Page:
Join us monthly for Richard Charkin’s latest column. More coverage of his work from Publishing Perspectives is here and more from us on the French market is here.

More from us on the coronavirus COVID-19 pandemic and its impact on international book publishing is here.

About the Author

Richard Charkin

Richard Charkin is a former president of the IPA and the UK PA and for 11 years was executive director of Bloomsbury Publishing Plc. He has held many senior posts at major publishing houses, including Macmillan, Oxford University Press, Current Science Group, and Reed Elsevier. He is president of The Book Society, vice-chair of Bloomsbury China’s Beijing joint venture with China Youth Press, and a member of the International Advisory Board of the Frankfurt Book Fair. He is a non-executive director of Bonnier Books UK, Liverpool University Press, Institute of Physics Publishing, and Cricket Properties as well as founding his own business, Mensch Publishing. He lectures on the publishing courses at London College of Communications, City University, and University College London. Richard has an MA in Natural Sciences from Trinity College, Cambridge; was a Supernumerary Fellow of Green College, Oxford; attended the Advanced Management Program at Harvard Business School; and is a visiting professor at the University of the Arts London.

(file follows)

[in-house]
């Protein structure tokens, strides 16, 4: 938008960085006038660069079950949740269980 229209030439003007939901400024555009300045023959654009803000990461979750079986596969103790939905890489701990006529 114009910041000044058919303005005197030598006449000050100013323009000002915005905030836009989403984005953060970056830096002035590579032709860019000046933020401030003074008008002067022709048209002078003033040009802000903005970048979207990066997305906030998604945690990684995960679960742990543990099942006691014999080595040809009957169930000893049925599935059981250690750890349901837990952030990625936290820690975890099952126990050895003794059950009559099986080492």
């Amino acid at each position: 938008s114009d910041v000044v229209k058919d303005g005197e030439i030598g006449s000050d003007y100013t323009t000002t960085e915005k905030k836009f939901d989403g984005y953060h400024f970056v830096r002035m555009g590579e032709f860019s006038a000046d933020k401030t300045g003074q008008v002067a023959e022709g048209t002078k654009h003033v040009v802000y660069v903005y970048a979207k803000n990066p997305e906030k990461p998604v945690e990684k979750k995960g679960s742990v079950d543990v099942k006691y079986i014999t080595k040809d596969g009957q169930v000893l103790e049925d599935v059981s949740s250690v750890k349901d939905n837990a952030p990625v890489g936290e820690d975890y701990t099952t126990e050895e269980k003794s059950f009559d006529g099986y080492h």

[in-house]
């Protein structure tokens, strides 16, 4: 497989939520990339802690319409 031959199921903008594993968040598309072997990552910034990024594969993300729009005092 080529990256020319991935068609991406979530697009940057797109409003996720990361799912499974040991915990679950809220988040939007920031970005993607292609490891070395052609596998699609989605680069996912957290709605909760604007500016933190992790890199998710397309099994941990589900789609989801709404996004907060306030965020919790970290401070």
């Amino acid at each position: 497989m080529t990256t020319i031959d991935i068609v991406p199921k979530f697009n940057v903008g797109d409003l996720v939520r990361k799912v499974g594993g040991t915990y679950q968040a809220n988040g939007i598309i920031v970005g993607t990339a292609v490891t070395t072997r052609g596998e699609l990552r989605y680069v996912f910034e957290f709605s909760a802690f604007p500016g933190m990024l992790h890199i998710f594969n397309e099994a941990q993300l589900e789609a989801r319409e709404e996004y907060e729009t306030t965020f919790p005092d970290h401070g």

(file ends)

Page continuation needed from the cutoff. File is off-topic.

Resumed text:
Comments

  1. I should have mentioned the absolutely outstanding shop in Saint Antonin, https://letracteursavant.com/, which is open year round and where Aurele talked me through her experiences during the pandemic and most importantly how to make a bookshop Covid-secure and welcoming at the same time.

  2. Richard,

    Allow me to comment on the popularity of the bande dessinée in France.

    Franco-Belgian comics are as old as US comics, but an important turning point came during WWII, when American soldiers borough their comics to France and Belgium. Local publishers realised the potential of these stories, so more and more of them started being created locally. Another turning point was in the 70s, when indie presses were founded by rebellious artists, in opposition to the establishment’s censorship, thus diversifying the genre. Then in the 90s, the graphic novel (for adults) was born, and comics left the niche geek culture and entered mainstream culture. All of a sudden, having graphic novels in your living room was chic (whereas before, they were often kept in the attic…). Today, it’s unsurprising to see original comic art sold at auctions and exhibited in posh galleries or prestigious museums.

    Market-wise, every fifth book sold in French is a comic book. Comics (including manga and US comics in translation) make up almost 20% of the French-language market, as opposed to around 6% in the US (I don’t know about the UK, but must be same or less).

    So yes, tourists visiting France and Belgium are often surprised by two things: seeing so many comics in general book shops and supermarkets, and seeing they’re bought (and read) by adults!